So much has changed, largely for the better. Abortion is legal (despite the best efforts of the House Republicans and state legislatures), more and more women entering the field of medicine, and the women’s movement itself has become much more inclusive and open to diversity. Perhaps more than all this, the biggest change for the beloved women’s health tome is technology. There was no Internet 40 years ago – at least not in the mainstream like today. At a time when books of all kinds are in danger, is Our Bodies, Ourselves still necessary?
I say yes. My friend Suzanne gave me a copy for my birthday a few years back. Considering that we both worked at Planned Parenthood, and have the blessing of a good education, it wasn’t a book I needed. But it was a great gift. It was the perfect thing for her to give me, acknowledging our love all things women, as well as our shared love of books. It’s on my shelf, next to other feminist literature, and it reminds me our friendship as well as all that the book has to offer.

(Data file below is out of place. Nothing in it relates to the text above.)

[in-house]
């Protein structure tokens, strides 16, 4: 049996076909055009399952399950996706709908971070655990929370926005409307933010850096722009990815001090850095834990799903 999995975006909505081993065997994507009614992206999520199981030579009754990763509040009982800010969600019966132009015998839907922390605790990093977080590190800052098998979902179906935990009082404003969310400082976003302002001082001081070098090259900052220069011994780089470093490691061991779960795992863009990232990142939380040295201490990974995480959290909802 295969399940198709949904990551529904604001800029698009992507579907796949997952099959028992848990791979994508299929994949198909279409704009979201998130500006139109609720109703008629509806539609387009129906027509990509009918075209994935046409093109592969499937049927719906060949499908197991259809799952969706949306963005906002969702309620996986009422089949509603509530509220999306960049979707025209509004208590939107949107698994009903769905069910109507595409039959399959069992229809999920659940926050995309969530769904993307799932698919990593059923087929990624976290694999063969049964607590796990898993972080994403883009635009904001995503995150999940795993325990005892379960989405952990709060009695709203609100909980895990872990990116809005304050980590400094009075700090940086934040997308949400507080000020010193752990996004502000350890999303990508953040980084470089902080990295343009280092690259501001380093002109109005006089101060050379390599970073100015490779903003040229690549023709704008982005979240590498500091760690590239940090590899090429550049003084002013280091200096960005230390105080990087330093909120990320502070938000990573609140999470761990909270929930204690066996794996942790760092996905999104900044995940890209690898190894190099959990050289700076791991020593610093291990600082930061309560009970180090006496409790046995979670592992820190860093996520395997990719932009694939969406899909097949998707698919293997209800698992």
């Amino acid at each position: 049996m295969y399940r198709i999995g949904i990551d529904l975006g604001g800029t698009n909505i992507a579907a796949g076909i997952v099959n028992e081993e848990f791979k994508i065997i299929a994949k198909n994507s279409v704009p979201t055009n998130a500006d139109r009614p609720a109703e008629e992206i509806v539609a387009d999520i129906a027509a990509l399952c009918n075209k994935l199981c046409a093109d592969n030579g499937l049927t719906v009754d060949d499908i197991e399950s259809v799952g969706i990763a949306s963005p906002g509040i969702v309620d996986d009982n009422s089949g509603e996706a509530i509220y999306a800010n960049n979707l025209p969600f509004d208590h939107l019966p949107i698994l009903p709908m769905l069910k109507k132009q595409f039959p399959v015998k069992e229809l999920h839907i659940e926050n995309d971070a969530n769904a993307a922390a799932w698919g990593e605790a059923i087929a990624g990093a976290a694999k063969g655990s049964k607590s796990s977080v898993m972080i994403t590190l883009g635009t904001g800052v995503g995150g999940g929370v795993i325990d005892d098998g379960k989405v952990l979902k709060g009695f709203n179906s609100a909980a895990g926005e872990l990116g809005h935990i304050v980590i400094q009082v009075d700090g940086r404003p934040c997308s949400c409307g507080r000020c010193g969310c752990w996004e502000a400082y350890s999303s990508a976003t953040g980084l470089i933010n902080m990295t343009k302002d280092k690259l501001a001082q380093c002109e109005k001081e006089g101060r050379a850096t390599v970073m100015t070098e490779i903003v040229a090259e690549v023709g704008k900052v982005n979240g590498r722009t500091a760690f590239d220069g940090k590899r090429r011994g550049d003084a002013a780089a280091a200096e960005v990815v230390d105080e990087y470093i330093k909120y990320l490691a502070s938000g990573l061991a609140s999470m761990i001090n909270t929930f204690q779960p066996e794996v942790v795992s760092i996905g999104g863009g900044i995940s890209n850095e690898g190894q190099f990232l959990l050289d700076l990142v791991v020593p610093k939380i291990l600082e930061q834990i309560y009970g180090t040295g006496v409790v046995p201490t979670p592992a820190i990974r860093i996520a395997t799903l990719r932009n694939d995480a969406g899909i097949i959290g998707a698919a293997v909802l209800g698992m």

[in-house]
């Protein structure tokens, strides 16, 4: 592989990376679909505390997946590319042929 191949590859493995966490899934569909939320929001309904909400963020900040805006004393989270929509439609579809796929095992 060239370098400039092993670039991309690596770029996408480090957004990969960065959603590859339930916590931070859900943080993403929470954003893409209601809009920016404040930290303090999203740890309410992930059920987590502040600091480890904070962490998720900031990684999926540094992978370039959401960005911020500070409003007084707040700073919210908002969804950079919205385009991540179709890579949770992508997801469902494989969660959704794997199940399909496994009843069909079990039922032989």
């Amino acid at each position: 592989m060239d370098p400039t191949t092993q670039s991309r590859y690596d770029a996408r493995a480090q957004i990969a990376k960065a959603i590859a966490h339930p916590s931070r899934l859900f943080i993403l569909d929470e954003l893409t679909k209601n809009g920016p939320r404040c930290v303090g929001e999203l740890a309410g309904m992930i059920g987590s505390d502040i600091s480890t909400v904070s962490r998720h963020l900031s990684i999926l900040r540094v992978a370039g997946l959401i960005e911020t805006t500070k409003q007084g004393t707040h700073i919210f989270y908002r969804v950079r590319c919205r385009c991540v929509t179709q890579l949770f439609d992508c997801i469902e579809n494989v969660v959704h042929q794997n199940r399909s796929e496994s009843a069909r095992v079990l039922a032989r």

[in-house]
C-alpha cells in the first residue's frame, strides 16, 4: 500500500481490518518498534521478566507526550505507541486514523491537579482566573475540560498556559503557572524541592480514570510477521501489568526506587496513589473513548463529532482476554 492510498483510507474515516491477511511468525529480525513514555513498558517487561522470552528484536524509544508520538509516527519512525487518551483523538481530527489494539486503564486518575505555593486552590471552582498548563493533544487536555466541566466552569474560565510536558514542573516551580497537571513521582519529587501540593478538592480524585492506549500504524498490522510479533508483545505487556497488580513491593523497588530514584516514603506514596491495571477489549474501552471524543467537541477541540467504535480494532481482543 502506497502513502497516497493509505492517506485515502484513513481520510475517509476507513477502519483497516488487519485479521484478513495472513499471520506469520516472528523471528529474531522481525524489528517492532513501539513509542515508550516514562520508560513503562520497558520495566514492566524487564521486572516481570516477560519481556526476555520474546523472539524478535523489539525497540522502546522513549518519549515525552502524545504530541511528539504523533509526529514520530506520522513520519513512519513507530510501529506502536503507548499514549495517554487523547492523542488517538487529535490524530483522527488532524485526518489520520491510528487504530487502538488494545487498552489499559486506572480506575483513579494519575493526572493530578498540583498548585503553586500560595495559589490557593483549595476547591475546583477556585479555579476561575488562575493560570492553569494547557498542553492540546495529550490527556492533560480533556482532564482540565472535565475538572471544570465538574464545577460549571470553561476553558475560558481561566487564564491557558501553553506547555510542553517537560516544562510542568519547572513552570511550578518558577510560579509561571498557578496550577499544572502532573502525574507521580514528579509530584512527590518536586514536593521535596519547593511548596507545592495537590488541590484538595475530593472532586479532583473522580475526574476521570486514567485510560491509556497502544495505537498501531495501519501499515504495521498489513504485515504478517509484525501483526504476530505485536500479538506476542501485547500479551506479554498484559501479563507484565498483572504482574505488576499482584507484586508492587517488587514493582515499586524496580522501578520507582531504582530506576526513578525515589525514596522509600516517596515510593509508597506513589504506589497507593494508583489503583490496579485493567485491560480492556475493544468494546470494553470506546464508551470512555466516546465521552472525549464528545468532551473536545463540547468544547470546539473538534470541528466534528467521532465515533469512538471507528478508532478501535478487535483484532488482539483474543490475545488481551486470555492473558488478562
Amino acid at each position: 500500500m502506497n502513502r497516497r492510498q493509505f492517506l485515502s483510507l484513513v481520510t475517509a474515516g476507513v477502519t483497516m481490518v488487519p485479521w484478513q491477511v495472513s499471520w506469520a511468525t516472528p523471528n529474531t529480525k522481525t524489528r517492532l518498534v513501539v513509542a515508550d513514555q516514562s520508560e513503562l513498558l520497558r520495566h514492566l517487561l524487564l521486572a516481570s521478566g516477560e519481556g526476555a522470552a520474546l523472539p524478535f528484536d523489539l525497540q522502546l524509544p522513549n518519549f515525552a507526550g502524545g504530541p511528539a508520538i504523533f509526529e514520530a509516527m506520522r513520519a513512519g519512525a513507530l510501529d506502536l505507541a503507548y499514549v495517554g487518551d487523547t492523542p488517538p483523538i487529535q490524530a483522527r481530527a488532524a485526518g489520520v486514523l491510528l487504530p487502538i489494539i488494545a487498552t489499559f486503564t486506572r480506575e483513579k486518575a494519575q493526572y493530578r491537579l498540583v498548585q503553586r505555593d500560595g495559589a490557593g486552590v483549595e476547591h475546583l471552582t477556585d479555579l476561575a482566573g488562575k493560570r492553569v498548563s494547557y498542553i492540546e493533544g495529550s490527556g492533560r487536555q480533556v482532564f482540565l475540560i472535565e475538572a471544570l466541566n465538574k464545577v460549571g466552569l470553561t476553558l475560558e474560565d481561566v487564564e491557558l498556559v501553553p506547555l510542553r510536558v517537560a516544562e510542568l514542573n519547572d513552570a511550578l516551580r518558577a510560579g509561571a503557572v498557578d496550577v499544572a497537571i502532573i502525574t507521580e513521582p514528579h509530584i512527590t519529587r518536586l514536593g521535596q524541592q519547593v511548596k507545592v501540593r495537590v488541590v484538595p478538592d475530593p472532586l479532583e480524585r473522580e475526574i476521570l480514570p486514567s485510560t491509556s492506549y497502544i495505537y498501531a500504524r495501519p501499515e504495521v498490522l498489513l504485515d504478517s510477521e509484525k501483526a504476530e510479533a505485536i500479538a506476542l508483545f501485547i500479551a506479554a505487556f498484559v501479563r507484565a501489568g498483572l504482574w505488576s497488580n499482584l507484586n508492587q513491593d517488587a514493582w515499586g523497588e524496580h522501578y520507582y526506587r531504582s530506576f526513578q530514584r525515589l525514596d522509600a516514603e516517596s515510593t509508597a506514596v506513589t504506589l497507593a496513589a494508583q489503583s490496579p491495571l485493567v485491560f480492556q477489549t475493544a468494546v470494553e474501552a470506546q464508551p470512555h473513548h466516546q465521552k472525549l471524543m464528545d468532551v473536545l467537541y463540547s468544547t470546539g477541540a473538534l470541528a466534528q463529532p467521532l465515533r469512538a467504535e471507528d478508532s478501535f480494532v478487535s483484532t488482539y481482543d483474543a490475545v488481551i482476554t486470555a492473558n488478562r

Like other books, Our Bodies, Ourselves has made the transition into the digital age. It’s now available as an e-book, and much of the information is available online. Plus, they have a blog, OurBodiesOurBlog.com. Gotta love that. Much as the women’s movement that the book is a part of, this beloved treasure has evolved to meet the current climate.
CNN has a slideshow with letters from readers of the book. It’s a great reminder of how incredibly necessary this book once was – and how controversial. Jerry Falwell called it “obscene trash.” Talk about street cred. Kudos to the Boston Women’s Health Book Collective for putting us on a path to accurate information, and acceptance.